The Career, Last Voyage, and Fate of Captain Sir John Franklin

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Bradbury and Evans, 1860 - 111 strani

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Stran 86 - On England's annals, through the long Hereafter of her speech and song, That light its rays shall cast From portals of the past. A Lady with a Lamp shall stand In the great history of the land, A noble type of good, Heroic womanhood.
Stran 4 - Athens learn'd to please, To keen the wit, and to sublime the heart, In all supreme ! complete in every part ! It was not thence majestic Rome arose, And o'er the nations shook her conquering dart: . For sluggard's brow the laurel never grows ; Renown is not the child of indolent Repose.
Stran 85 - Captain M'Clintock's journals, how a woman's devoted love, and a generous nation's sympathy, at last cleared up the mystery which once hung over the voyage of her Majesty's ships Erebus and Terror, and secured to Franklin and his followers the honour for which they died — that of being the First Discoverers of the North- West Passa9e.
Stran 23 - ... from their birth to cold, fatigue, and hunger, no less than ten (native landsmen) were so subdued by the aggravation of those evils to which they had been habituated, as to give themselves up to indifference, insubordination, and despair, and finally, to sink down and die ; whilst of five British seamen, unaccustomed to the severity of the climate, and the hardships attending it, one only fell, and that one by the murderous hand of an assassin.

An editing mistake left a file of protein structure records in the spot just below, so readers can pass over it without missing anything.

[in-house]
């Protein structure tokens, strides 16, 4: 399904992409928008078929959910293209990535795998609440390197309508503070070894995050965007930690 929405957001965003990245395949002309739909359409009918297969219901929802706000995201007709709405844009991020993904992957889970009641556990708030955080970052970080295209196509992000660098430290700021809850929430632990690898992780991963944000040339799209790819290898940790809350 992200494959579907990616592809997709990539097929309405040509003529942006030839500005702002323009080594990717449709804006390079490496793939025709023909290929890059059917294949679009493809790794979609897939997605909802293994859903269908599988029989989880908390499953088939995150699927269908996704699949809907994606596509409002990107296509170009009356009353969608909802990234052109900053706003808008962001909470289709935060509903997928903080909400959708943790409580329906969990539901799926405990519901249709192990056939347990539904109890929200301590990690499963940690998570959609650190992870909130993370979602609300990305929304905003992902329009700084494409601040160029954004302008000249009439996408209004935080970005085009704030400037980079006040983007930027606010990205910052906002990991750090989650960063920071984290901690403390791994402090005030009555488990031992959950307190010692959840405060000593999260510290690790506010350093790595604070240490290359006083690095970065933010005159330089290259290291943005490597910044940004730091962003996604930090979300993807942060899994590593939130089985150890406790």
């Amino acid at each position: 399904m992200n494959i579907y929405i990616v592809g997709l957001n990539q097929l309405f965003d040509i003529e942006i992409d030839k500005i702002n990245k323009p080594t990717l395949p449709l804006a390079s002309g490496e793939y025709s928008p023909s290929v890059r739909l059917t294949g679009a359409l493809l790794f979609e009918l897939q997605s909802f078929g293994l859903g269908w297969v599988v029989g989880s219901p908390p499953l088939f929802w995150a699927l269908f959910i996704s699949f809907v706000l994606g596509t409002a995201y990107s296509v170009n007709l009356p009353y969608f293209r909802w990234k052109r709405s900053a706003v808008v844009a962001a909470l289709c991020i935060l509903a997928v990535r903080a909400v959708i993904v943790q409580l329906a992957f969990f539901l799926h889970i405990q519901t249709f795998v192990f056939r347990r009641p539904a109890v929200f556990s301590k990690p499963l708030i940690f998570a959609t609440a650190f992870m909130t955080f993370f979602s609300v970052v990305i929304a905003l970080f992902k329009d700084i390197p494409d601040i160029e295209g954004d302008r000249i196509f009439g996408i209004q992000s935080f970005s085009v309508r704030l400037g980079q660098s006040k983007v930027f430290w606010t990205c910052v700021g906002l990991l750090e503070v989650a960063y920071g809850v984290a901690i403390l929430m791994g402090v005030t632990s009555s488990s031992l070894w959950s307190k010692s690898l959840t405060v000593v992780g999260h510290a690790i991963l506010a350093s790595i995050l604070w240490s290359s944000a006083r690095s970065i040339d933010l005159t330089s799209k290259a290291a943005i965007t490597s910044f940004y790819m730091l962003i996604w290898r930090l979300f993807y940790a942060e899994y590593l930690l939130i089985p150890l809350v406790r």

Stran 81 - ... and the brave. Bodily endurance has its limits, devotion to one's brother man its bounds, and halfway between Cape Victory where they landed, and Cape Herschel, it becomes apparent that if any are to be saved there must be a division of the party, and that the weak and disabled must stay behind, or return to the ships. One of the large boats is here turned with her bow northward, some stay here, the rest push on. Of those who thus remained, or tried to return, all we know is, that in long years...
Stran 22 - Franklin adds another to the many splendid records of the enterprize, zeal, and energy of British seamen — of that cool and intrepid conduct, which never forsakes them on occasions the most trying — that unshaken constancy and perseverance in situations the most arduous, the most distressing, and sometimes the most hopeless that can befal human beings...
Stran 36 - England, in order that the expedition might be completed with every necessary up to the latest moment before entering the polar ice. That voyage of thirty days had served to make the officers and men thoroughly acquainted with their chief, and with each other. Of him the warm-hearted Fitzjames writes: " That Sir John was delightful ; that all had become very fond of him, and that he appeared remarkable for energetic decision in an emergency. The officers were remarkable for good feeling, good humour,...
Stran 35 - I might find a good excuse for not letting you go, Sir John," said the peer, " in the tell-tale record which informs me that you are sixty years of age.
Stran 104 - None of these people had been there since 1857-58, at which time they said but little remained, their countrymen having carried away almost everything. Most of our information was received from an intelligent old woman : she said it was in the fall of the year that the ship was forced ashore ; many of the white men dropped by the way, as they went towards the Great River, but this was only known to them in the winter following, when their bodies were discovered. They all assured us that we would...
Stran 34 - Land : his sensitive and generous spirit chafed under the unmerited treatment he had experienced from the then Secretary of State for the Colonies, and sick of civil employment, he naturally turned again to his profession, as a better field for the ability and devotion he had wasted on a thankless office. Sanguine of success, forgetful of past suffering, he claimed his right to command the latest, as he had led the earliest, of modern Arctic expeditions. Directly it was known that he would go if...

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